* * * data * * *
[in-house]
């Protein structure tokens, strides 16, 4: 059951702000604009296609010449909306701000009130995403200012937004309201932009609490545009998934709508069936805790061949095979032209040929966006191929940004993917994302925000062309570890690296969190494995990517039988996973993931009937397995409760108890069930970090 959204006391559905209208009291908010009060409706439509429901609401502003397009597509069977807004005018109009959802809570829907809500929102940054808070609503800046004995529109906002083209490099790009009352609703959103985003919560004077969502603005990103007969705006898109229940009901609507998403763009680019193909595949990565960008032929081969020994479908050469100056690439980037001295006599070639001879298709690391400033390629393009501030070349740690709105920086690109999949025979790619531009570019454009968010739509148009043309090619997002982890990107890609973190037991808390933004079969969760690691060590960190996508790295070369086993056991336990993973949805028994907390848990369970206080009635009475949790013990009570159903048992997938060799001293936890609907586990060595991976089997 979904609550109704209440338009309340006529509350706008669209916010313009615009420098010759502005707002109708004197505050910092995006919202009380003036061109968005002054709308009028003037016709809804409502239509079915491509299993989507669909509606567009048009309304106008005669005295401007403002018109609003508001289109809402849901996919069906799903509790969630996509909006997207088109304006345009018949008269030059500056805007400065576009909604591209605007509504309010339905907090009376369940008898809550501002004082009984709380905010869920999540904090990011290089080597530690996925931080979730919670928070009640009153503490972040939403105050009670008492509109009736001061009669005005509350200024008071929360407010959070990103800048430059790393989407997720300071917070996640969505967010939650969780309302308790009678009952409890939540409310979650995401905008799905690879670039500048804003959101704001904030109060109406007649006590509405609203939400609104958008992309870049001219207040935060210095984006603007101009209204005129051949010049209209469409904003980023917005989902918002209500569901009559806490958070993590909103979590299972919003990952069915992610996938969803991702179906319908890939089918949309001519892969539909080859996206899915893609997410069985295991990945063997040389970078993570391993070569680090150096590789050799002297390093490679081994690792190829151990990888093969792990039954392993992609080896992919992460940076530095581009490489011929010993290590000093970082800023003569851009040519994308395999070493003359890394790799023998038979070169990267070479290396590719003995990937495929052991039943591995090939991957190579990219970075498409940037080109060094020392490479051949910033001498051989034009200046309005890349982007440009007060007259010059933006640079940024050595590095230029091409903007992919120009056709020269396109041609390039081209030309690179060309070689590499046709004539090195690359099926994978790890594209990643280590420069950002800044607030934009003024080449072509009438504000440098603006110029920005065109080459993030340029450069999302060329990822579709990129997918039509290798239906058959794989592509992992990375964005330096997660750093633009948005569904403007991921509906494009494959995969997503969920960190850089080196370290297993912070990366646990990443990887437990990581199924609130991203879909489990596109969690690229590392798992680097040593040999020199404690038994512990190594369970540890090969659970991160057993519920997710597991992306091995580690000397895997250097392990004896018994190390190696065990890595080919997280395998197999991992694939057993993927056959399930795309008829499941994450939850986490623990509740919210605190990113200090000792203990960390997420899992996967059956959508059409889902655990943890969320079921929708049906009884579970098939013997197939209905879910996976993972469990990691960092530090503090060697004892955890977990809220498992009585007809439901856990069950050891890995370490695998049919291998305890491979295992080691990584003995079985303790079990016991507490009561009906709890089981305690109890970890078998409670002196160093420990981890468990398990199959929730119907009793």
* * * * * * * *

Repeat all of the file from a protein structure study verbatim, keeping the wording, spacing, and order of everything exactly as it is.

[in-house]
């Protein structure tokens, strides 16, 4: 059951702000604009296609010449909306701000009130995403200012937004309201932009609490545009998934709508069936805790061949095979032209040929966006191929940004993917994302925000062309570890690296969190494995990517039988996973993931009937397995409760108890069930970090 959204006391559905209208009291908010009060409706439509429901609401502003397009597509069977807004005018109009959802809570829907809500929102940054808070609503800046004995529109906002083209490099790009009352609703959103985003919560004077969502603005990103007969705006898109229940009901609507998403763009680019193909595949990565960008032929081969020994479908050469100056690439980037001295006599070639001879298709690391400033390629393009501030070349740690709105920086690109999949025979790619531009570019454009968010739509148009043309090619997002982890990107890609973190037991808390933004079969969760690691060590960190996508790295070369086993056991336990993973949805028994907390848990369970206080009635009475949790013990009570159903048992997938060799001293936890609907586990060595991976089997 979904609550109704209440338009309340006529509350706008669209916010313009615009420098010759502005707002109708004197505050910092995006919202009380003036061109968005002054709308009028003037016709809804409502239509079915491509299993989507669909509606567009048009309304106008005669005295401007403002018109609003508001289109809402849901996919069906799903509790969630996509909006997207088109304006345009018949008269030059500056805007400065576009909604591209605007509504309010339905907090009376369940008898809550501002004082009984709380905010869920999540904090990011290089080597530690996925931080979730919670928070009640009153503490972040939403105050009670008492509109009736001061009669005005509350200024008071929360407010959070990103800048430059790393989407997720300071917070996640969505967010939650969780309302308790009678009952409890939540409310979650995401905008799905690879670039500048804003959101704001904030109060109406007649006590509405609203939400609104958008992309870049001219207040935060210095984006603007101009209204005129051949010049209209469409904003980023917005989902918002209500569901009559806490958070993590909103979590299972919003990952069915992610996938969803991702179906319908890939089918949309001519892969539909080859996206899915893609997410069985295991990945063997040389970078993570391993070569680090150096590789050799002297390093490679081994690792190829151990990888093969792990039954392993992609080896992919992460940076530095581009490489011929010993290590000093970082800023003569851009040519994308395999070493003359890394790799023998038979070169990267070479290396590719003995990937495929052991039943591995090939991957190579990219970075498409940037080109060094020392490479051949910033001498051989034009200046309005890349982007440009007060007259010059933006640079940024050595590095230029091409903007992919120009056709020269396109041609390039081209030309690179060309070689590499046709004539090195690359099926994978790890594209990643280590420069950002800044607030934009003024080449072509009438504000440098603006110029920005065109080459993030340029450069999302060329990822579709990129997918039509290798239906058959794989592509992992990375964005330096997660750093633009948005569904403007991921509906494009494959995969997503969920960190850089080196370290297993912070990366646990990443990887437990990581199924609130991203879909489990596109969690690229590392798992680097040593040999020199404690038994512990190594369970540890090969659970991160057993519920997710597991992306091995580690000397895997250097392990004896018994190390190696065990890595080919997280395998197999991992694939057993993927056959399930795309008829499941994450939850986490623990509740919210605190990113200090000792203990960390997420899992996967059956959508059409889902655990943890969320079921929708049906009884579970098939013997197939209905879910996976993972469990990691960092530090503090060697004892955890977990809220498992009585007809439901856990069950050891890995370490695998049919291998305890491979295992080691990584003995079985303790079990016991507490009561009906709890089981305690109890970890078998409670002196160093420990981890468990398990199959929730119907009793």